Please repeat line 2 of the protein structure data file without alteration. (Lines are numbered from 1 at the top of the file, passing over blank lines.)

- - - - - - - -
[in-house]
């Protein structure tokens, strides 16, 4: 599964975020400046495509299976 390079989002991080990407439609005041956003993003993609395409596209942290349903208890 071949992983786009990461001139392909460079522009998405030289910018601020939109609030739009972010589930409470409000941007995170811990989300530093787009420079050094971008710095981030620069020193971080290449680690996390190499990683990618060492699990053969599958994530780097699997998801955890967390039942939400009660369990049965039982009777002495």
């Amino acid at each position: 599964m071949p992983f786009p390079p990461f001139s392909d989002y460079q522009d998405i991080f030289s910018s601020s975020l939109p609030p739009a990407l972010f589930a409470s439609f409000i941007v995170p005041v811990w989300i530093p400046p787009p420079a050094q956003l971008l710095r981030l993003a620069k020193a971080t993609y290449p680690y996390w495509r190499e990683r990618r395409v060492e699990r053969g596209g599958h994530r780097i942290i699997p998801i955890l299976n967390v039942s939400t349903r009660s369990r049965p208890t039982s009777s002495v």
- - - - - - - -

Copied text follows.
């Protein structure tokens, strides 16, 4: 599964975020400046495509299976 390079989002991080990407439609005041956003993003993609395409596209942290349903208890 071949992983786009990461001139392909460079522009998405030289910018601020939109609030739009972010589930409470409000941007995170811990989300530093787009420079050094971008710095981030620069020193971080290449680690996390190499990683990618060492699990053969599958994530780097699997998801955890967390039942939400009660369990049965039982009777002495």